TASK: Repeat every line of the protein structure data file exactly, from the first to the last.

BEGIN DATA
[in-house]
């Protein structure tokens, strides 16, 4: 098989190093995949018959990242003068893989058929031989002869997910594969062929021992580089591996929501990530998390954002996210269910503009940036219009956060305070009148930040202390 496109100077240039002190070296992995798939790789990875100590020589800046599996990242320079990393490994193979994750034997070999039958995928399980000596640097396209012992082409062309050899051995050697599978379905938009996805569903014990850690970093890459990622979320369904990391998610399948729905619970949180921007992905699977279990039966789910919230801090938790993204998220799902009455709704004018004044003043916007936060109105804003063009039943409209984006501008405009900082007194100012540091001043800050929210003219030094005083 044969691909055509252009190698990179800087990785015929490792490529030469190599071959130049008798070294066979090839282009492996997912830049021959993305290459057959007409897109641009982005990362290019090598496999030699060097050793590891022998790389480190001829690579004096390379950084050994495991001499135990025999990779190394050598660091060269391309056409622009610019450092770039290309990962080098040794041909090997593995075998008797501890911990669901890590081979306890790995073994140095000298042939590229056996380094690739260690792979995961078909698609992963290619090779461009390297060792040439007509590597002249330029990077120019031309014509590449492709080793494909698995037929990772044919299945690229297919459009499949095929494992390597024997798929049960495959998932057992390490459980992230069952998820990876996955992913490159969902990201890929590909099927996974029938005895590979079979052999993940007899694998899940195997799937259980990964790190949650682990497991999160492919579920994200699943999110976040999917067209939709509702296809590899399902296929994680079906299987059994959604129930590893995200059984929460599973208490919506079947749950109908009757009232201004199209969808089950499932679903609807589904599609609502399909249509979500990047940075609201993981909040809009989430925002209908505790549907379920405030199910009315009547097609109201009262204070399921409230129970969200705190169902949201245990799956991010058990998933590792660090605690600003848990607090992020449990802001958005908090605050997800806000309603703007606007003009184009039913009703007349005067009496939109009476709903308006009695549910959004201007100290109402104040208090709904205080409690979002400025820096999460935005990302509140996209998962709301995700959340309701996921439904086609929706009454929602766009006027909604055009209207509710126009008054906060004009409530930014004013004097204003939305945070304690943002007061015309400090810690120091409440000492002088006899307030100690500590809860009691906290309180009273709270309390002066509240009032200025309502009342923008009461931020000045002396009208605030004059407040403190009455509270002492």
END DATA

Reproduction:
[in-house]
């Protein structure tokens, strides 16, 4: 098989190093995949018959990242003068893989058929031989002869997910594969062929021992580089591996929501990530998390954002996210269910503009940036219009956060305070009148930040202390 496109100077240039002190070296992995798939790789990875100590020589800046599996990242320079990393490994193979994750034997070999039958995928399980000596640097396209012992082409062309050899051995050697599978379905938009996805569903014990850690970093890459990622979320369904990391998610399948729905619970949180921007992905699977279990039966789910919230801090938790993204998220799902009455709704004018004044003043916007936060109105804003063009039943409209984006501008405009900082007194100012540091001043800050929210003219030094005083 044969691909055509252009190698990179800087990785015929490792490529030469190599071959130049008798070294066979090839282009492996997912830049021959993305290459057959007409897109641009982005990362290019090598496999030699060097050793590891022998790389480190001829690579004096390379950084050994495991001499135990025999990779190394050598660091060269391309056409622009610019450092770039290309990962080098040794041909090997593995075998008797501890911990669901890590081979306890790995073994140095000298042939590229056996380094690739260690792979995961078909698609992963290619090779461009390297060792040439007509590597002249330029990077120019031309014509590449492709080793494909698995037929990772044919299945690229297919459009499949095929494992390597024997798929049960495959998932057992390490459980992230069952998820990876996955992913490159969902990201890929590909099927996974029938005895590979079979052999993940007899694998899940195997799937259980990964790190949650682990497991999160492919579920994200699943999110976040999917067209939709509702296809590899399902296929994680079906299987059994959604129930590893995200059984929460599973208490919506079947749950109908009757009232201004199209969808089950499932679903609807589904599609609502399909249509979500990047940075609201993981909040809009989430925002209908505790549907379920405030199910009315009547097609109201009262204070399921409230129970969200705190169902949201245990799956991010058990998933590792660090605690600003848990607090992020449990802001958005908090605050997800806000309603703007606007003009184009039913009703007349005067009496939109009476709903308006009695549910959004201007100290109402104040208090709904205080409690979002400025820096999460935005990302509140996209998962709301995700959340309701996921439904086609929706009454929602766009006027909604055009209207509710126009008054906060004009409530930014004013004097204003939305945070304690943002007061015309400090810690120091409440000492002088006899307030100690500590809860009691906290309180009273709270309390002066509240009032200025309502009342923008009461931020000045002396009208605030004059407040403190009455509270002492």